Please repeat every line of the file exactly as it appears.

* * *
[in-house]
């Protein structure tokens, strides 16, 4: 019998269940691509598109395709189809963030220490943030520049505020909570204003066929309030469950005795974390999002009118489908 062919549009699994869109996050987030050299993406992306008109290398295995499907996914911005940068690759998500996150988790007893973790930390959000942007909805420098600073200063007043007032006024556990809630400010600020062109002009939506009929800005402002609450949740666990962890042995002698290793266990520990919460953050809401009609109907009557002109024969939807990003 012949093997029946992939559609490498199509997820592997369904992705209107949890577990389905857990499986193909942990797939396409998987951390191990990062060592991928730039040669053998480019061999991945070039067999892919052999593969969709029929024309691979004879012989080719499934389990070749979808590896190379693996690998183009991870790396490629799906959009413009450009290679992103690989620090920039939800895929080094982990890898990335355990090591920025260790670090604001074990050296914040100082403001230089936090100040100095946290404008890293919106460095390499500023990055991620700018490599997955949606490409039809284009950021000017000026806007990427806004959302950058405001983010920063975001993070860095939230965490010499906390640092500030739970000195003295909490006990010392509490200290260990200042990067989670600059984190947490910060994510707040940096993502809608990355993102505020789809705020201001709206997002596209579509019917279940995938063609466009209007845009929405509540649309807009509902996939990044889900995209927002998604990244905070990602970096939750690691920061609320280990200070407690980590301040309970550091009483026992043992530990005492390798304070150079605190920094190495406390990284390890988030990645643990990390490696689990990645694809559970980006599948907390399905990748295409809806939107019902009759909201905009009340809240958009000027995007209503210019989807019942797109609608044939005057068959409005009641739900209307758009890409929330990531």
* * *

[in-house]
């Protein structure tokens, strides 16, 4: 019998269940691509598109395709189809963030220490943030520049505020909570204003066929309030469950005795974390999002009118489908 062919549009699994869109996050987030050299993406992306008109290398295995499907996914911005940068690759998500996150988790007893973790930390959000942007909805420098600073200063007043007032006024556990809630400010600020062109002009939506009929800005402002609450949740666990962890042995002698290793266990520990919460953050809401009609109907009557002109024969939807990003 012949093997029946992939559609490498199509997820592997369904992705209107949890577990389905857990499986193909942990797939396409998987951390191990990062060592991928730039040669053998480019061999991945070039067999892919052999593969969709029929024309691979004879012989080719499934389990070749979808590896190379693996690998183009991870790396490629799906959009413009450009290679992103690989620090920039939800895929080094982990890898990335355990090591920025260790670090604001074990050296914040100082403001230089936090100040100095946290404008890293919106460095390499500023990055991620700018490599997955949606490409039809284009950021000017000026806007990427806004959302950058405001983010920063975001993070860095939230965490010499906390640092500030739970000195003295909490006990010392509490200290260990200042990067989670600059984190947490910060994510707040940096993502809608990355993102505020789809705020201001709206997002596209579509019917279940995938063609466009209007845009929405509540649309807009509902996939990044889900995209927002998604990244905070990602970096939750690691920061609320280990200070407690980590301040309970550091009483026992043992530990005492390798304070150079605190920094190495406390990284390890988030990645643990990390490696689990990645694809559970980006599948907390399905990748295409809806939107019902009759909201905009009340809240958009000027995007209503210019989807019942797109609608044939005057068959409005009641739900209307758009890409929330990531």